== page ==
Visit North Carolina evaluates the economic impact of travel and tourism in North Carolina at two different levels: Direct Travel Economic Impact and TSA methodology. See below for details on both methods.
Direct Travel Economic Impact
The first level, narrow in scope, calculates the impact based on visitor expenditures using the Travel Economic Impact methodology. On an annual basis, Tourism Economics prepares direct visitor spending estimates for all 100 North Carolina counties, as well as county level employment, payroll and tax revenues as a result of direct visitor spending.
While statewide economic impact data for the prior year is released each spring of the following year (see further below for 2019), county-level statistics are not released until late summer/early fall.
- 2020 Impact of Visitor Spending by Sector
- 2020 County Level Visitor Spending
- 2016-2019 Historical County Level Visitor Spending
- 2016-2019 Historical County Level Visitor Spending, Jobs, Taxes and Payroll
- 2020 County Level Visitor Spending Sorted By Spending
- 2020 Regional Visitor Spending
To use this information in a press release or reference it, the official name of the study is “The Economic Impact of Travel on North Carolina Counties” and the credit line should read: “This study was prepared for Visit North Carolina by Tourism Economics.”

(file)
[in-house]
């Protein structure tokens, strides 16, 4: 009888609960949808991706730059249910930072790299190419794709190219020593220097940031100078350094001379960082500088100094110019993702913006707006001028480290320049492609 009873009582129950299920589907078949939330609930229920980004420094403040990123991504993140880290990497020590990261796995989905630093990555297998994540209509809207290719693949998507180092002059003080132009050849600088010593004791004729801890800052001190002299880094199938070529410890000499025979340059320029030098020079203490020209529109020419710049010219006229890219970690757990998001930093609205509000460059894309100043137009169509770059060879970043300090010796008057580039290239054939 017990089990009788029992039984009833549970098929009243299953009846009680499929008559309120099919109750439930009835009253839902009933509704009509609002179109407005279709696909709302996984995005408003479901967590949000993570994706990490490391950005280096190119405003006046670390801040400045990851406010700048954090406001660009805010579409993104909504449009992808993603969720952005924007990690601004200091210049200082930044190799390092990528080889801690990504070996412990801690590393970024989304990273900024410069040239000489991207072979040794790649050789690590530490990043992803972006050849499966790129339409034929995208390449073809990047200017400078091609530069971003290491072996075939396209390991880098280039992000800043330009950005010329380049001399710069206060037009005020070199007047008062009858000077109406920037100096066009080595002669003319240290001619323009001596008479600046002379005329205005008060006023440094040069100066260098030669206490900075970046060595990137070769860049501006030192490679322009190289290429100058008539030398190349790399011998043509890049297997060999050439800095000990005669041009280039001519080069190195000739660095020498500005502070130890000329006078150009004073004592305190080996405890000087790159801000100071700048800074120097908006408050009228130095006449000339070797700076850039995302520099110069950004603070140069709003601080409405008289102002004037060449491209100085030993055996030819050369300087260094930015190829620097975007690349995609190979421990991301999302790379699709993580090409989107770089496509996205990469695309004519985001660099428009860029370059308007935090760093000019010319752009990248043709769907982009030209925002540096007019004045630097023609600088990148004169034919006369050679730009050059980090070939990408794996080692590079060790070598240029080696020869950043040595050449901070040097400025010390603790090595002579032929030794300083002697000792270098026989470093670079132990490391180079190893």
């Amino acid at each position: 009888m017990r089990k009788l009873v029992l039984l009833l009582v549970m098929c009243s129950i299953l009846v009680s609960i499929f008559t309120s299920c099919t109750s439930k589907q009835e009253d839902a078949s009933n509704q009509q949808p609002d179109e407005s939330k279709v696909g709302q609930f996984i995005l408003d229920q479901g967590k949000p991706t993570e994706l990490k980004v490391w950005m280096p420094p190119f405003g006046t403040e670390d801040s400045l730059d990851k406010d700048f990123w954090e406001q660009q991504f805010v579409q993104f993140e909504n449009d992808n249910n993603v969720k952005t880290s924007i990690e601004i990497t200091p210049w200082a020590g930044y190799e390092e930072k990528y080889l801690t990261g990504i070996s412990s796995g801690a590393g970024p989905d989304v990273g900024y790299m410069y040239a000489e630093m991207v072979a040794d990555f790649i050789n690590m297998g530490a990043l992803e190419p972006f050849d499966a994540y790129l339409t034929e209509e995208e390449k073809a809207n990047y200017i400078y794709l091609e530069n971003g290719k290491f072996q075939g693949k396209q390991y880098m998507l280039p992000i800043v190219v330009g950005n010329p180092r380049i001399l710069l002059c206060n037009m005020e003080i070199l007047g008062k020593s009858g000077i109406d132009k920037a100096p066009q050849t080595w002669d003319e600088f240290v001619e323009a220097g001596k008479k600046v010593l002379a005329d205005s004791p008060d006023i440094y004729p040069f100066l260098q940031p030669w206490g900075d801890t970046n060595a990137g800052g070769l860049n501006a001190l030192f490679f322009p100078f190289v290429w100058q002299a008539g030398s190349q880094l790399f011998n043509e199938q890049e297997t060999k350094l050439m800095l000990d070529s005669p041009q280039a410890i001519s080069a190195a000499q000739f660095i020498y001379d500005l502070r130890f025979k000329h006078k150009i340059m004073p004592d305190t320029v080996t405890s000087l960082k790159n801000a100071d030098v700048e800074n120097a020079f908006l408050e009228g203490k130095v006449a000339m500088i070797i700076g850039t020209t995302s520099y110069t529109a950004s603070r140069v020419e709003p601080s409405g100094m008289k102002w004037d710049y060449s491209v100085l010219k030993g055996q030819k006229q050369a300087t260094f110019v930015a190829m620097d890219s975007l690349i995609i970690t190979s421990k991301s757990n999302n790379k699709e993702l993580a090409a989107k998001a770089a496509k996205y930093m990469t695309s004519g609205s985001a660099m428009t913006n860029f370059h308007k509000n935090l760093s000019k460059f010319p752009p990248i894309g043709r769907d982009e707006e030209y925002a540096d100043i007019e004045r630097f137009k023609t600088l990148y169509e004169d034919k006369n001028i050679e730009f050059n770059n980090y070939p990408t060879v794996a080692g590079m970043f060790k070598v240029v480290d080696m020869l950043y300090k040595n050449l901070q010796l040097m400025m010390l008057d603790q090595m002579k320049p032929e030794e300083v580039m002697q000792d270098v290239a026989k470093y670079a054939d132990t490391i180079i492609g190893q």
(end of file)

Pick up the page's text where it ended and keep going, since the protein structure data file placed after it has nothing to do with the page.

Speakers from Visit NC and Tourism Economics review new models for estimating annual county visitor spending impact (originally streamed October 12, 2021).
Total Economic Impact of Tourism
The second level, broad in scope, uses an official international standard that considers the contribution travel and tourism make to overall income, employment, gross state product, government tax revenues and other measures, using the Tourism Satellite Account (TSA).
Developed by the World Tourism Organization and ratified by the United Nations in 2000, the Tourism Satellite Account (TSA) is the official international standard for measuring the economic contribution of tourism. This methodology is distinct from conventional economic impact analysis for several reasons:
- Allows for true comparisons of tourism to other industries since the measures are consistent
- Provides full detail of economic contribution by industry, showing the composition of tourism and how non-tourism industries benefit from tourism activity
- Includes all spending both by and on behalf of travelers, providing a complete picture of the demand and thus the supply related to tourism in the state
- Acts as a national benchmark and proves credibility since even the U.S. Bureau of Economic Analysis utilizes this standard